Jul 04, 12
Read on July 04, 2012
Back in the day – when I was growing up – I spent a lot of time at amusement and theme parks. I grew up in San Diego, CA. Not a year went by when I wasn’t at Disneyland, Six Flags Magic Mountain, and/or Knott’s Berry Farm at least once. There was always something – a class field trip, Senior Night, a visiting relative, simply the want for getting away for a weekend. They were close by; they were convenient.
I was that kid that annoyed my friends, but thrilled my parents. I liked the shows and the “theme” rides, particularly at Disneyland – Country Bear Jamboree; America, the Beautiful; Journey Into Innerspace; It’s a Small World (really) – they were awesome. I still love that stuff. Don’t get me wrong, I loved those thrill rides, too. The Corkscrew at Knott’s Berry Farm was a favorite, as were the ones at Disneyland. But my favorite of all of them was the Colossus at Magic Mountain. Oh, what an awesome roller coaster! It’s a wooden, double-track roller coaster…and it’s huge! The best thing about it for me – the cars on one of the tracks were turned around so that we could ride backwards! Holy Crap, that was fantastic! And the line for that was never long. So we could just ride and ride and ride.
That is precisely how I feel about Karin Kallmaker’s novel Roller Coaster (Bella Books) – it’s a book that I can just read and read and read. It’s very likely that I will reread this one many times. (This will be the 3rd of Kallmaker’s books that have made my “comfort read” list. The others are One Degree of Separation and Just Like That.)
The first meeting between Laura Izmani and Helen Baynor happened in rather unusual circumstances – in the front car of the largest wooden roller coaster on the west coast. Each had a specific purpose for taking that ride. What a ride it turned out to be – life altering, to say the least.
More than two decades later, they meet again. This time, Laura is interviewing to be the private chef for Helen’s family. Laura is very aware of who she’s interviewing with – she hasn’t forgotten Helen over the years. Helen, on the other hand, doesn’t seem to remember that fateful day at the amusement park. Much to Laura’s relief.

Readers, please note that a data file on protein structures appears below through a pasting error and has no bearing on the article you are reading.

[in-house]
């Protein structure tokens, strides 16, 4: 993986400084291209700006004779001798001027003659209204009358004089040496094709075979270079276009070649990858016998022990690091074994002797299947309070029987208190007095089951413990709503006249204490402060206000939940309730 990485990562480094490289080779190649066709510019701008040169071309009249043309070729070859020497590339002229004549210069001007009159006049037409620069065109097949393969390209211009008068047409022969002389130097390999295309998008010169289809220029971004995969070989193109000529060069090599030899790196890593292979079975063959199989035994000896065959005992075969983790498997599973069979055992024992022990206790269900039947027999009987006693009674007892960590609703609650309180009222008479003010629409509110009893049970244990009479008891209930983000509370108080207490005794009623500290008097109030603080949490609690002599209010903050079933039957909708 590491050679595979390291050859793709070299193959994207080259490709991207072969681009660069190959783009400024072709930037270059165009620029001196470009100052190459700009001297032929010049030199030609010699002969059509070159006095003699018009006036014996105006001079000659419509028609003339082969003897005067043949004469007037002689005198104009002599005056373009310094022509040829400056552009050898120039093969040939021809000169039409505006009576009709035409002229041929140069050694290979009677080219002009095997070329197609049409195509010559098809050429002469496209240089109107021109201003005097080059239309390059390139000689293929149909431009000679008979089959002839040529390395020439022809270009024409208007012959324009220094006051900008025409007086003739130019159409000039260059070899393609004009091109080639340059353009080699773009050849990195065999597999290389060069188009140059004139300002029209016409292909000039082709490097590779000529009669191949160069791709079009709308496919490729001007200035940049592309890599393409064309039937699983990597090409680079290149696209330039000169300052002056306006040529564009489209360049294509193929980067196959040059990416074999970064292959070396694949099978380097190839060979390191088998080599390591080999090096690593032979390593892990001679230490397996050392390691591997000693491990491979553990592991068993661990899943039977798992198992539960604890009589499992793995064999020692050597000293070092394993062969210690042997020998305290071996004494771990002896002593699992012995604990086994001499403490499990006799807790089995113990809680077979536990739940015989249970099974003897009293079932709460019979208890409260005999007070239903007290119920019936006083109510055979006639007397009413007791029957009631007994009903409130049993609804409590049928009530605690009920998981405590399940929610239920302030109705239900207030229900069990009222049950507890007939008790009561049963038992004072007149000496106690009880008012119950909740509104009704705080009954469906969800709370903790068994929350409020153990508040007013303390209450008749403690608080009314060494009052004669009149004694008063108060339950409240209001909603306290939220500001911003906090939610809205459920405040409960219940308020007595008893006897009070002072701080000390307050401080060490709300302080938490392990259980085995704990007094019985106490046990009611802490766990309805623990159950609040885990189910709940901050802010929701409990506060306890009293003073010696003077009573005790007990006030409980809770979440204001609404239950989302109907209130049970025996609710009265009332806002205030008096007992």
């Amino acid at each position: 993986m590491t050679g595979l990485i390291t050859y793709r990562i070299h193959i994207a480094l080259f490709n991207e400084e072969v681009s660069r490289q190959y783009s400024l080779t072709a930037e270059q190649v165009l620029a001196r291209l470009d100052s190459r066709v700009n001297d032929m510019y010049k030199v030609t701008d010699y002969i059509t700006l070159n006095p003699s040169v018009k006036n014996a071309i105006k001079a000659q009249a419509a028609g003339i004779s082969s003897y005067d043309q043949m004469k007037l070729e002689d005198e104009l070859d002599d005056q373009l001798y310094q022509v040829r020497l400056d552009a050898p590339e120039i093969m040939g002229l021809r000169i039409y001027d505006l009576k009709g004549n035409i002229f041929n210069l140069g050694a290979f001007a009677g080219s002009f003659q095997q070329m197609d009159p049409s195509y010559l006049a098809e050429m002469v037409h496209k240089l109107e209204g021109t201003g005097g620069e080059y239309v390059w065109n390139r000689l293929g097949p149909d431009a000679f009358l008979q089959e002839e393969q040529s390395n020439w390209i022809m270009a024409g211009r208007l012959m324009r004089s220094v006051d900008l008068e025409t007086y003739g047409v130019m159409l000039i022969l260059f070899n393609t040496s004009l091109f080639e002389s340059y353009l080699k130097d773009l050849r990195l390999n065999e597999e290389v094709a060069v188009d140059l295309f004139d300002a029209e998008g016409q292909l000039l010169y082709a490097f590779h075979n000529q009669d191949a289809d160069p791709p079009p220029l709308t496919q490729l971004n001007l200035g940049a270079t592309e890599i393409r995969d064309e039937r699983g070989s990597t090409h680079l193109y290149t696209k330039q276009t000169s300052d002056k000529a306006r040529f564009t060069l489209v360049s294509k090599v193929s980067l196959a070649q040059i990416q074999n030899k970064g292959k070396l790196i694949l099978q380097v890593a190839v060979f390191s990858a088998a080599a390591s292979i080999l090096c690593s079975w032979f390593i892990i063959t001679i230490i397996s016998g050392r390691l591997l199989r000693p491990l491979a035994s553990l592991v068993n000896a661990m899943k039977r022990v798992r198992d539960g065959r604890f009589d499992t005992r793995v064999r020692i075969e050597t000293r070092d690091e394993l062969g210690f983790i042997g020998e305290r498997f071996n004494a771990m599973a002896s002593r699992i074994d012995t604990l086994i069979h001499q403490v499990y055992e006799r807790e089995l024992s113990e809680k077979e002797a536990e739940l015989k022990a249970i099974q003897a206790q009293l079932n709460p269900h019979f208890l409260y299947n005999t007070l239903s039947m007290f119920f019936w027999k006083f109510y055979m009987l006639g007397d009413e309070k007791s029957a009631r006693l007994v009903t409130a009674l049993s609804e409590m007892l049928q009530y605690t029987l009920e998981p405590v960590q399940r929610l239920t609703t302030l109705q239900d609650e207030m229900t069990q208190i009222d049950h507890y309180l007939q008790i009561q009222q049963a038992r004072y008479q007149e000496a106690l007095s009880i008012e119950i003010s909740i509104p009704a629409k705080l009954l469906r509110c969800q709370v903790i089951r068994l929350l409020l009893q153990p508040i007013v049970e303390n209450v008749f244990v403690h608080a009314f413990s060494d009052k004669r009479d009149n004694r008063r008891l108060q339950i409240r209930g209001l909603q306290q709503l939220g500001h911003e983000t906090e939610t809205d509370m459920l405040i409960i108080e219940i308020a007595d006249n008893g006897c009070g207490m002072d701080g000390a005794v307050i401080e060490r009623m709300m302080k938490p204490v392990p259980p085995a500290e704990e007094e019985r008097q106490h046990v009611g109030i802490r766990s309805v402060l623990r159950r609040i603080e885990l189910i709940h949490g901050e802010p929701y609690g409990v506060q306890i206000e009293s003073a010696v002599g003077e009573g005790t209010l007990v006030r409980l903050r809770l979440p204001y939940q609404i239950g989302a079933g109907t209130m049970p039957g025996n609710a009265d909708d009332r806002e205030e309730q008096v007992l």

As Laura and Helen’s “employee/employer” relationship turns to friendship, they find themselves on a completely different kind of roller coaster ride.
What can I say about Roller Coaster that hasn’t already been said – or that I imagine has been said. (I don’t read reviews of books I haven’t already read, unless it’s an author with whom I am completely unfamiliar.) So, I imagine that others have said very nice things. I’d like to say some very nice things, as well.
As I have blogged in the past, I can always count on Kallmaker to put out a well-written novel. The same is true here. The thing that I really appreciate about Kallmaker’s writing is that it makes me think. Really think. I love that my vocabulary is challenged just enough to keep it interesting, but not so much that I feel less-than-intelligent. I love that I’ll stop reading just to go back and reread the sentence or paragraph I just finished because there was something in it that spoke to me. I love that Kallmaker will have some small hook or theme that she’ll come back to periodically – it doesn’t really have anything to do with the plot or the romance. It’s just a little device that makes her writing uniquely hers.